CPS is aimed for Professionals, and i'm sure if they were to find out that you were not a professional, you could lose your status. Being both a professional and a CPS member, i find threads like these kind of sad, but, for those who take advantage and bend the rules for your own gain, karma always comes back around... CPS is a service to those who spend enough money on Canon´s pro gear. Wether you´re a pro, an enthusiast or a wealthy gadget collector does not matter. To exclude non-pros would be very poor judgement.
Wrong. according to Canon CPS, Membership is available only to those individuals (self-employed or employed by a professional imaging business), who plays a direct role in the creation of moving or still images for third parties on a full-time basis and are legal residents of the 50 United States, the District of Columbia (and Puerto Rico as of January 31, 2014).
That is directly from their own FAQ. You are correct, i've gone to many events, Weddings, Parties, etc where guests, like neuro, has better gear than myself... The difference is i'm getting paid and entrusted by the hosts of the event to provide the images for the event, wedding, whatever the case may be. My gear is critical to my families income so I cannot have them go down or i'm out of business. CPS is aimed to help us working professionals so we can experiment with new gear, buy new gear, and help us if our gear goes down to get it back up and running the best way possible.
Again, let us all be reminded that Canon is a business. One with a lot of people that have monetary interest in. The goal of any business is to make money. If you don't like the way the program is being run, I would think the correct direction to aim your frustration would be the company themselves for setting it up this way.
You defining or saying that CPS is for.... is mere conjecture on your part as you have no idea what their business model is or what their true intentions for CPS are. You appear to simply be upset at the fact that they are not running it the way YOU see fit and have somehow decided that it is the amateur consumer's fault.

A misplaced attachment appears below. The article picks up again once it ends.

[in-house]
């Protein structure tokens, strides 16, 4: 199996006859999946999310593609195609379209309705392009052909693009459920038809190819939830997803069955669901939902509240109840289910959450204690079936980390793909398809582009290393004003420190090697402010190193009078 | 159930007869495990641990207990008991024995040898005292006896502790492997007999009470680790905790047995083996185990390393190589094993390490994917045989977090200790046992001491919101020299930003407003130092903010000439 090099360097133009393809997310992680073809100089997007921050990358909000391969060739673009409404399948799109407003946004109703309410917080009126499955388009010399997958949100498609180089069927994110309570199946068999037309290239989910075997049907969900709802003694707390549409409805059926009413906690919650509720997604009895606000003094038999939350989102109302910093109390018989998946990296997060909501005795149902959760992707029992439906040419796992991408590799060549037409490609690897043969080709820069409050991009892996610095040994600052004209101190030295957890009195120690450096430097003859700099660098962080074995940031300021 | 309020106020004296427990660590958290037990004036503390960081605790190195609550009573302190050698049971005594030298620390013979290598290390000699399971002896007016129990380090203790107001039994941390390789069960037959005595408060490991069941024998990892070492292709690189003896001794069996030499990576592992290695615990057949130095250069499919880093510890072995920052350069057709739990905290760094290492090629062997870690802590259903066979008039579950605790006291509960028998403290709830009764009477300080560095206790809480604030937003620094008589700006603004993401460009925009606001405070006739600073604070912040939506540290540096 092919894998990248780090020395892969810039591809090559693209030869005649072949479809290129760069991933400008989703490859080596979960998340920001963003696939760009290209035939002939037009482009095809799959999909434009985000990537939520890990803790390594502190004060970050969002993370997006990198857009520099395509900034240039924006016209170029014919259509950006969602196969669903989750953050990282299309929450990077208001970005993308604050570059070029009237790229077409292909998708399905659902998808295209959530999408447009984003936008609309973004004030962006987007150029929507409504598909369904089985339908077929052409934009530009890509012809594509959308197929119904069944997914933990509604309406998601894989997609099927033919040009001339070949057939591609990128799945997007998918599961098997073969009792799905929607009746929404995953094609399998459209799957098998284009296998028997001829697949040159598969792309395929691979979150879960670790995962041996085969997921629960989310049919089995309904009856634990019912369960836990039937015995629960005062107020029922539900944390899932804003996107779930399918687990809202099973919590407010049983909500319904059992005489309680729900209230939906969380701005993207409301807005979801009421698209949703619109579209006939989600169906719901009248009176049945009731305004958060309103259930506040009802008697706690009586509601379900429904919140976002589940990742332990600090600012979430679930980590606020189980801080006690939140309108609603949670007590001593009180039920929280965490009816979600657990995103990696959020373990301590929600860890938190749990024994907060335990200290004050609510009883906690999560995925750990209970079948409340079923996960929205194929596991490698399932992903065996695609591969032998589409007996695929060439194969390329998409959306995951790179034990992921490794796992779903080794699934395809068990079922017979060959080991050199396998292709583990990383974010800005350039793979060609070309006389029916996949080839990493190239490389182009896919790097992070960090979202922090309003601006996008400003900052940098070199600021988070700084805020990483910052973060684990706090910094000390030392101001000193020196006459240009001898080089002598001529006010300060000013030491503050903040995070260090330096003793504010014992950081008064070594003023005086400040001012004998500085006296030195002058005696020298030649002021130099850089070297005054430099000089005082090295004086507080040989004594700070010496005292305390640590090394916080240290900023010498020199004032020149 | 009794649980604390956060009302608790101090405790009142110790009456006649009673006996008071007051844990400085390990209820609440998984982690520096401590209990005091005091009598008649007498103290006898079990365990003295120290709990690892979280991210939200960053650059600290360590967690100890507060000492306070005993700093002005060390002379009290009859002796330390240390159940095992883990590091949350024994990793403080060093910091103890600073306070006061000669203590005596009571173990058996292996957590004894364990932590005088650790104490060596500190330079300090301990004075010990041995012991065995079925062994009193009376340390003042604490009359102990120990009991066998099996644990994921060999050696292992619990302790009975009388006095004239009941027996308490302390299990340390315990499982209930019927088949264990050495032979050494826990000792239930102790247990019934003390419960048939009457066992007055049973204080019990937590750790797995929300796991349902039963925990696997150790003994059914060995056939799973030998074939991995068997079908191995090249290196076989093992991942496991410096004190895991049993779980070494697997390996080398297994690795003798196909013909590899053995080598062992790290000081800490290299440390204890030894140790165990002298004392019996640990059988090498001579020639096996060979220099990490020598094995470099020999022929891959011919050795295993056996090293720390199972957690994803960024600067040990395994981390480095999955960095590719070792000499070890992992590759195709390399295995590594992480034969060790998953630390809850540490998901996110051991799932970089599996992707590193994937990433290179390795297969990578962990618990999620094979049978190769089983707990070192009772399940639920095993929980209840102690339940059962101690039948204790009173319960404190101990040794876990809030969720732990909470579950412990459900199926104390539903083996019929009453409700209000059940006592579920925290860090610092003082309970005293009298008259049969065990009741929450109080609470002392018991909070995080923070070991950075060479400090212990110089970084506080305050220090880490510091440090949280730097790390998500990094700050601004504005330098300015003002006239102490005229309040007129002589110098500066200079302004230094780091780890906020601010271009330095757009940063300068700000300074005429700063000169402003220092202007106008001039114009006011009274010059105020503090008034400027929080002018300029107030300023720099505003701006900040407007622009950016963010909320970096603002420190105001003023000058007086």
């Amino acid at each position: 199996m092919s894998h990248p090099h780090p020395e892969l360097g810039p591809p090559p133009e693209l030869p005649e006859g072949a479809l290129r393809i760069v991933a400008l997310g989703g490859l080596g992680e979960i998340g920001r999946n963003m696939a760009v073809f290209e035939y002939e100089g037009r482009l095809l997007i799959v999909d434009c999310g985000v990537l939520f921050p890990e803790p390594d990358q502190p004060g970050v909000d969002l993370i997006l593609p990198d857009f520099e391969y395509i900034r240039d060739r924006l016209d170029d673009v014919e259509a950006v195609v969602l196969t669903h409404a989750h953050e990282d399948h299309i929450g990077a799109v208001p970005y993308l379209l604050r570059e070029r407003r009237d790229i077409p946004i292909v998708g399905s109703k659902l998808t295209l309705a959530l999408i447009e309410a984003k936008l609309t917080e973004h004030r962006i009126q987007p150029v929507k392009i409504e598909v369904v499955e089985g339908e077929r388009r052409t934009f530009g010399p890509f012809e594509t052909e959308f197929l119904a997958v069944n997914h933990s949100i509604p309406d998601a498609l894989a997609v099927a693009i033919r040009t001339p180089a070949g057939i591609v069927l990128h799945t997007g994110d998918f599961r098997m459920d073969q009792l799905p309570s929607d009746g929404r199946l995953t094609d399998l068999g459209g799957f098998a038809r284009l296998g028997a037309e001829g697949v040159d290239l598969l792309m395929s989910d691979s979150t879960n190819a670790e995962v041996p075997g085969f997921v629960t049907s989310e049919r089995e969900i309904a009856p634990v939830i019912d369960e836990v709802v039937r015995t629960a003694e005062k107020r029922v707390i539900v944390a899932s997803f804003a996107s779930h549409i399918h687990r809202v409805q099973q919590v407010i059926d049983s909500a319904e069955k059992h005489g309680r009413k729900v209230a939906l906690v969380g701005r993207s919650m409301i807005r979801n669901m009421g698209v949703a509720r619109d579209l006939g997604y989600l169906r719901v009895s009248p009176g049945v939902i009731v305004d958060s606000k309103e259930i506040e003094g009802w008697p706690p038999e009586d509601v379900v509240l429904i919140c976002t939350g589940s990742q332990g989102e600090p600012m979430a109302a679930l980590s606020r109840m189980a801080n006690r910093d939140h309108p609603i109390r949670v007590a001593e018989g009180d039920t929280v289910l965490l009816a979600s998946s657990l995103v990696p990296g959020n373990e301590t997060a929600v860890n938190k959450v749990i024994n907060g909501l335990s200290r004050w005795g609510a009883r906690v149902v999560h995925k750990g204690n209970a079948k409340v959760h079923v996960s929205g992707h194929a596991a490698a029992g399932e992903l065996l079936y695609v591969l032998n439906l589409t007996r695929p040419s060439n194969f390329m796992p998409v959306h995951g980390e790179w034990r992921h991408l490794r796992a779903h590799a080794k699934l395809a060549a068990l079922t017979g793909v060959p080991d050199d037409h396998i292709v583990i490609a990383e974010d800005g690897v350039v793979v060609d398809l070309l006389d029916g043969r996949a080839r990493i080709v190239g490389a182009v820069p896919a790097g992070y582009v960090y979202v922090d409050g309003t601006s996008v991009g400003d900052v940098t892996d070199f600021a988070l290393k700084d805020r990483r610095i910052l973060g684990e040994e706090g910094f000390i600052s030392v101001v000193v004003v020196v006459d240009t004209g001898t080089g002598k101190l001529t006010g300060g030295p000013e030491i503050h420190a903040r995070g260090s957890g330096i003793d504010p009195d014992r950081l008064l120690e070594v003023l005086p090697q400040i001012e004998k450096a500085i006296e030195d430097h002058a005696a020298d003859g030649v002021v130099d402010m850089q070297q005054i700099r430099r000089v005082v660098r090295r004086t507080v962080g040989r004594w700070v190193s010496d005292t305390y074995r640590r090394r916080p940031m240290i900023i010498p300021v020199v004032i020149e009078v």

I keep hearing the mention of how if photography is someone's main source of income and their livelihood depends on it, their needs are inherently more important. Well hell, I once had the dream of being a photographer for a living as well. Instead, I sucked it up and took on a career doing something I could care less about so that I could fund what I loved to do instead. And now, I have the money for the gear and a membership only to have people like you try to tell me that I'm somehow bending the rules or taking advantage for my own selfish gain at your expense.
I'll tell you what. If photography were my chosen profession and things were the way they are, I wouldn't so much cry about it as I would be working to find a way to make more money so that I wouldn't have to worry so much when my gear does go out. But that's just me.
Yes John, Seriously... They need to know what their general customer base thinks of their products and services... They replied saying they have forwarded it to the management... so, if they agree with your motto, they will leave it be, if they dont, then they will wake up and make some changes to their policies. It's not whether or not they are doing it MY way or not, it's about doing it according to their own rules and regs.
My position still stands and I'm pretty sure that the core of their concern will be their general customer base and their willingness to pump more money into their company. I currently have over 25k in Canon equipment in my house and am prepping myself to buy whatever they have brewing in the works for their next pro level body. They could theoretically begin to exclude people like me, but that only serves to put a black eye on their business for consumers like myself who have spent significant amounts of their non-qualified incomes on Canon products.